The history of Vietnam is a series of numerous stories and events as well as a long list of Emperors under different dynasties. Nguyen Dynasty is a memorable period under the reign of Emperor Nguyen Anh, whose era name is Gia Long. Nowadays, the tomb of Gia Long together with his family is located in Hue, the city of romance and ancientness.
Located 16km from the center of Hue, on the top of the Thien Tho Mountain and on the west bank of the Perfume River. Gia Long Tomb is a complex of several royal tombs including the tomb of his mother, the tomb of himself and his wives, and tombs of other royal family’s members mainly built in 6 year, from 1814 to 1820. History was recorded that Gia Long was the first Emperor of the Nguyen Dynasty of Vietnam who was born in 1762 and died in 1819. Being a man of strong will who had spent his life on battlefields for almost a quarter of a century (1775 – 1801), he finally unified the country and came to the throne in 1802. His tomb consequently bore witness to a military commander’s unflinching character.
Being a really remote spot, even for local people, Gia Long Tomb can be reached by two ways. One is to travel by boat along Perfume River, which can be taken at the wharf at city downtown. The boat trip is really worth a try, since it provides a unique chance to capture the scenic landscape of upstream Perfume River. The other way is to go 16km by car or motorbike to Kim Ngoc Wharf (from Thieu Tri Tomb, go along the riverside road for about 3km) and take the boat there. It’s more convenient if tourists take motorbike as the boat can carry them along to the site. However, the road is not in very good condition. In case of travelling by car, people have to walk for some kilometers (depends on where the boat lands them).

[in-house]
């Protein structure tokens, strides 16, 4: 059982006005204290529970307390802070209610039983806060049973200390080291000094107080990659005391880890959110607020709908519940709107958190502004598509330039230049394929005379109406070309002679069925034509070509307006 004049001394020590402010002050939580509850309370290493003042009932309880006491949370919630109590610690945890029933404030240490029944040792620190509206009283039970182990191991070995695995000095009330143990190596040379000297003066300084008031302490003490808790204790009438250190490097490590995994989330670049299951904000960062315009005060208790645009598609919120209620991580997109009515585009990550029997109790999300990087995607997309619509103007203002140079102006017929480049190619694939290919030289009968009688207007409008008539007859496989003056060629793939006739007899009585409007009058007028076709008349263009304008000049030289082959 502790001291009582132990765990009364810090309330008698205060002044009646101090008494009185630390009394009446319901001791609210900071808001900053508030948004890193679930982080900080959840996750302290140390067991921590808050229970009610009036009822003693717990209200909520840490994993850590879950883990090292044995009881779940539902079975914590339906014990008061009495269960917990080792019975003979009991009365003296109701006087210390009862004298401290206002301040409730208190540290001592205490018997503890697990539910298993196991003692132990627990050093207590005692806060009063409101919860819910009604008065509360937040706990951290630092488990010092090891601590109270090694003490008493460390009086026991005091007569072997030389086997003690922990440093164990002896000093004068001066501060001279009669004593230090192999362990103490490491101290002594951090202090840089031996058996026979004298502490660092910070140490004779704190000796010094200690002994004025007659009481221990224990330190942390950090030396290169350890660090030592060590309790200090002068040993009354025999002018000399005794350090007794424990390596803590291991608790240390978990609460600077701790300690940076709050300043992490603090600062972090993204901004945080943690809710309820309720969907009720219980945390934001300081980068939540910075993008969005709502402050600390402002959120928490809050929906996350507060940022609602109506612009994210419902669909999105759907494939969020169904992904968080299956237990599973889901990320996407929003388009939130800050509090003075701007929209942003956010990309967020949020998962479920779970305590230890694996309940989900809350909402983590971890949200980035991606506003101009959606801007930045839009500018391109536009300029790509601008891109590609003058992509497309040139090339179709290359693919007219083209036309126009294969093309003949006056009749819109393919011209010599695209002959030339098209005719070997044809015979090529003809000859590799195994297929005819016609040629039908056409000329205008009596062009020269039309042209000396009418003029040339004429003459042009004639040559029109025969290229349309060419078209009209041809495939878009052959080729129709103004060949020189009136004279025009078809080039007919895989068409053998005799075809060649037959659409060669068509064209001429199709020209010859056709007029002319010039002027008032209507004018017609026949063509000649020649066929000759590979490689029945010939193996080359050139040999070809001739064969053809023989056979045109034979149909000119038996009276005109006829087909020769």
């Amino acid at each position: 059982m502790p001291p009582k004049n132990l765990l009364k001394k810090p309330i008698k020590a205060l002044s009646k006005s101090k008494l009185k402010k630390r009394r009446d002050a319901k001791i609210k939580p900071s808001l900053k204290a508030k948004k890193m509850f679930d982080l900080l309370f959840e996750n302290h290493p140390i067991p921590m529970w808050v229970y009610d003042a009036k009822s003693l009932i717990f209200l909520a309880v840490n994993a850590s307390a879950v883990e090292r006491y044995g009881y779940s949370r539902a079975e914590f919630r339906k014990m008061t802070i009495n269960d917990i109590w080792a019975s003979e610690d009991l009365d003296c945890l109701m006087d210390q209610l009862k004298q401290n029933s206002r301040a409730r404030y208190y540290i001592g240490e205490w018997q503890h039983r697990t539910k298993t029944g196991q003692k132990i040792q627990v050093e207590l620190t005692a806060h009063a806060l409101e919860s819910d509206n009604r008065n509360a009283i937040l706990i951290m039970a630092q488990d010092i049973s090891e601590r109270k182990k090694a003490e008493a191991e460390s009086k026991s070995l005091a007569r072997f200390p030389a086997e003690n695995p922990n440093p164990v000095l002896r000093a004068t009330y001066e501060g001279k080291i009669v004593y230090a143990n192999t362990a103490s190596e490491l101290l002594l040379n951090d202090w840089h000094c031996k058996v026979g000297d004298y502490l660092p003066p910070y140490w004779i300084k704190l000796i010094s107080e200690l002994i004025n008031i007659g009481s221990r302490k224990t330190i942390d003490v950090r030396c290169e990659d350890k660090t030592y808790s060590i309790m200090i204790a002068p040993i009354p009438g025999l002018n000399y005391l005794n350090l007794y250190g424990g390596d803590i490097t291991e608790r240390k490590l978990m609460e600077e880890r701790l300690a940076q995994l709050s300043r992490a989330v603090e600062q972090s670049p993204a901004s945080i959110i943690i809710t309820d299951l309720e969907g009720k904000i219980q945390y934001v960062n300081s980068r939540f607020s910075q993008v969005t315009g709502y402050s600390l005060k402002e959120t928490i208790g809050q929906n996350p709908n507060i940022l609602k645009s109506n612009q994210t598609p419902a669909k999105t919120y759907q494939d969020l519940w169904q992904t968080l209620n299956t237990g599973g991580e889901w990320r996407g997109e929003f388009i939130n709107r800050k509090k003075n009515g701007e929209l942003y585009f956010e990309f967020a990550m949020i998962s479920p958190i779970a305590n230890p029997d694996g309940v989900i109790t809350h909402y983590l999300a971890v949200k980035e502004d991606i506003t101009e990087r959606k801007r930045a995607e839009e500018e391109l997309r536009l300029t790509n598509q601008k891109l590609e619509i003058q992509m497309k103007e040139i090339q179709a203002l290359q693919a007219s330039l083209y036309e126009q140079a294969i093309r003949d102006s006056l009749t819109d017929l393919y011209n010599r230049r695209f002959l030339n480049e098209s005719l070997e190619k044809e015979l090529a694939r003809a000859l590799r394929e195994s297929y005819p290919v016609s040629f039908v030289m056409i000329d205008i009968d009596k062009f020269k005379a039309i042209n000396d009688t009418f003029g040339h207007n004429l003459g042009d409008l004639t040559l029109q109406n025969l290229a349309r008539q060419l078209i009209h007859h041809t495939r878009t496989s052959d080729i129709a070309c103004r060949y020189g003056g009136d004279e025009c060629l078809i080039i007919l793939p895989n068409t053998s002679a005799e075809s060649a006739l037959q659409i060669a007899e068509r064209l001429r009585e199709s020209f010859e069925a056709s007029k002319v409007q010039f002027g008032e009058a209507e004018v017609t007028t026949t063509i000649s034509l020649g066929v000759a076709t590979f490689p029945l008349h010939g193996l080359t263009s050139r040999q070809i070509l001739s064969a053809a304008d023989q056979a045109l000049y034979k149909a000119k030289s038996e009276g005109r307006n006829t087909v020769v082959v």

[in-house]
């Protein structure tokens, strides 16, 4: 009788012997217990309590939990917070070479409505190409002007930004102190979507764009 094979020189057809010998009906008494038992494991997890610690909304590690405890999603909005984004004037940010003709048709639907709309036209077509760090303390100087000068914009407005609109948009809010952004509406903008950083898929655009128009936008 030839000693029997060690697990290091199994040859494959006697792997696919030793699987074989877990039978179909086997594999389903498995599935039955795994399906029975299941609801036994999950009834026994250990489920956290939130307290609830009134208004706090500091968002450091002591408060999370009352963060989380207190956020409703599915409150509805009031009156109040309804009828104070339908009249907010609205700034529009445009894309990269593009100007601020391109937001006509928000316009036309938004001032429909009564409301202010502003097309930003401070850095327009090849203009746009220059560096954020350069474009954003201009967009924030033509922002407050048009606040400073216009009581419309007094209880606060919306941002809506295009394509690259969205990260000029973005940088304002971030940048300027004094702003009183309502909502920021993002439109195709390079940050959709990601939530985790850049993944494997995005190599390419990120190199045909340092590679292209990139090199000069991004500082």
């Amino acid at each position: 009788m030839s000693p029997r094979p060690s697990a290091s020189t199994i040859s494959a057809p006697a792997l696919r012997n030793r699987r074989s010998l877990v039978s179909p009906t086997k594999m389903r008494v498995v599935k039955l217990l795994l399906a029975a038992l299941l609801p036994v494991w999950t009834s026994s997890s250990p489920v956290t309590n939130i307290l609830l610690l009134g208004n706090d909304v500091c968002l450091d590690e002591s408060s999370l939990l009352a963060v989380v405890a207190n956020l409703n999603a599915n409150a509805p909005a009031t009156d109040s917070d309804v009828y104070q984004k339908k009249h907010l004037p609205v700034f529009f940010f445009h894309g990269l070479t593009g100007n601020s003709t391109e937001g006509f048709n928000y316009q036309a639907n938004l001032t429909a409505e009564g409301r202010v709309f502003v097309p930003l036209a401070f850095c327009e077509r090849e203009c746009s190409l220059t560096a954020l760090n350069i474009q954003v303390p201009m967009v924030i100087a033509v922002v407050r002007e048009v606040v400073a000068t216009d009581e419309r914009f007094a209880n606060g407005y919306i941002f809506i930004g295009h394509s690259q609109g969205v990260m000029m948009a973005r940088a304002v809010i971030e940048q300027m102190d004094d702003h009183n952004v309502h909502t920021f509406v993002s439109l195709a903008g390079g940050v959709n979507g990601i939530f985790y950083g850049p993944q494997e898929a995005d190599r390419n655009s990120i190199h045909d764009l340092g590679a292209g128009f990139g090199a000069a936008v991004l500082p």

Speaking of the King and Queen tomb alone, they were built over a period of time that saw the come and leave of three different kings. Though being the most distant tomb in comparison with those of other kings, Gia Long Tomb is the most scenic and impressive with regard to natural landscape of boundless mountains, pine forests and paths among grass and wild flowers. There’s no complicated building or extravagant palace but a complex fenced by 42 mountains and pine hill, named after the biggest mountain of the complex: Dai Thien Tho.
The tomb is divided into 3 main parts. In the middle stand the tombs of the King and Queen. After the Honour court and up on the hill top is Buu Thanh, containing symbol of happiness and longevity. On the right of the complex is Minh Thanh Temple, where the King and his first wife are honored. Formerly, here’s the place to display artefacts related to the king’s military life. On the left is a stele pavilion, with 2 parallel coal-black roof steles for the couple. Those simple yet elegant steles are said to symbolize the love and loyalty of them throughout war and peace. However, due to war and time, only the left stele remains.
Moving along the paths among the grass and wild flowers, under the fresh shady pines, tourists can visit other neighboring tombs in this section such as Quang Hung Tomb (the second wife of Lord Hien Vuong Nguyen Phuc Tan (1620- 1687), mother of Lord Nguyen Phuc Tran), Vinh Mau Tomb (the wife of Lord Nguyen Phuc Tran (1650-1691); Thoai Thanh Tomb (the second wife of Nguyen Phuc Luan and mother of Emperor Gia Long). The most noticeable one is the tomb of Queen Thuan Thien, mother of Emperor Minh Mang. Next to it is Gia Thanh Temple, dedicated to her.
Even though the whole structure of Gia Long Tomb might not be so amazing and gigantic compared to other tombs of other Emperors, it is still a wonderful picture of nature and architecture, which provides a superb view of the boundless mountains and the solitary pine forest. Furthermore, the remains, though being damaged through time, are worth being preserved so that Vietnamese people can have something to memorize the past of their origin.